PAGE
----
Bibliographic Software Wars? EndNote vs Zotero/Thomson Reuters vs George Mason University Proprietary data formats in an OpenSource world

Nature reports on the $10 million lawsuit Thomson Reuters (makers of Endnote) have filed against George Mason University (GMU), the birthplace of Zotero (the Firefox plugin that "allows researchers to share their digital information, iTunes style, whether it is in the form of ciations, documents or web pages.

The article discusses the case and the wider implication it has - what if OpenOffice can no longer save or open documents stored in Microsoft's proprietary format?

The ECAR study of undergraduate students and information technology, 2008
This 2008 ECAR research study is a longitudinal extension of the 2004, 2005, 2006, and 2007 ECAR studies of students and information technology. The study is based on quantitative data from a spring 2008 survey of 27,317 freshmen and seniors at 90 four-year institutions and eight two-year institutions; student focus groups that included input from 75 students at four institutions; and analysis of qualitative data from 5,877 written responses to open-ended questions. In addition to studying student ownership, experience, behaviors, preferences, and skills with respect to information technologies, the 2008 study also includes a special focus on student participation in social networking sites.
Released in time for the Educause meeting, I'm very interested to hear what Heather has to report back - hopefully we'll get a taster at the Professional Development Day.

Express printer solves problem of out-of-print textbooks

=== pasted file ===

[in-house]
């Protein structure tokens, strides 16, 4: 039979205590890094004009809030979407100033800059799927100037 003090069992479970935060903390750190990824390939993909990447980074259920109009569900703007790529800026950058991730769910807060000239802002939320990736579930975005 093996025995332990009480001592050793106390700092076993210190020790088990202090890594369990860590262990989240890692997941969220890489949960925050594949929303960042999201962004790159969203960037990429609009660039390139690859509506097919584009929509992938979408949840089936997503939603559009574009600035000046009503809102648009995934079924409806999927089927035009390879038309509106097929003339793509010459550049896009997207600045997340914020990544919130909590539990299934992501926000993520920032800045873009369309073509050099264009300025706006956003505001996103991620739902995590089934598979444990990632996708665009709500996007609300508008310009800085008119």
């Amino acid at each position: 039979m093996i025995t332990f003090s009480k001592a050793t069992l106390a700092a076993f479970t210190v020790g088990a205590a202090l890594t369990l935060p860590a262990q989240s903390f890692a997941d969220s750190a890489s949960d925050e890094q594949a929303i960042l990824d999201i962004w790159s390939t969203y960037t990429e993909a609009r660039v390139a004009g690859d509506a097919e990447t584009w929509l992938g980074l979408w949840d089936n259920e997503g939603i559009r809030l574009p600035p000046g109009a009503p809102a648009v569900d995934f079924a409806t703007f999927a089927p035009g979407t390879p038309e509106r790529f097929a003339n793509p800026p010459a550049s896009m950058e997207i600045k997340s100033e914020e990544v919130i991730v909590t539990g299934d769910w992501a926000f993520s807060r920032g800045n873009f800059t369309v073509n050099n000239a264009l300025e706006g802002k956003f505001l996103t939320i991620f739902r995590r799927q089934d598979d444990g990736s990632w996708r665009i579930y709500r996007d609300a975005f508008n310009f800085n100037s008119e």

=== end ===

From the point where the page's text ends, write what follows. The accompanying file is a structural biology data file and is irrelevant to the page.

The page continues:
Kate Elder passed this one on - but what an eminently cool idea. Books printed at point of need, no overruns being pulped by the pallet load. No global shipments of books by freight, reducing the publishing industries carbon footprint.

No Brief Candle: Reconceiving Research Libraries for the 21st Century
PDF free, print version available for a fee.

How should we be rethinking the research library in a swiftly changing information landscape?

In February 2008, CLIR convened 25 leading librarians, publishers, faculty members, and information technology specialists to consider this question. Participants discussed the challenges and opportunities that libraries are likely to face in the next five to ten years, and how changes in scholarly communication will affect the future library. Essays by eight of the participants—Paul Courant, Andrew Dillon, Rick Luce, Stephen Nichols, Daphnée Rentfrow, Abby Smith, Kate Wittenberg, and Lee Zia—were circulated to participants in advance and provided background for the conversation. This report contains these background essays as well as a summary of the meeting.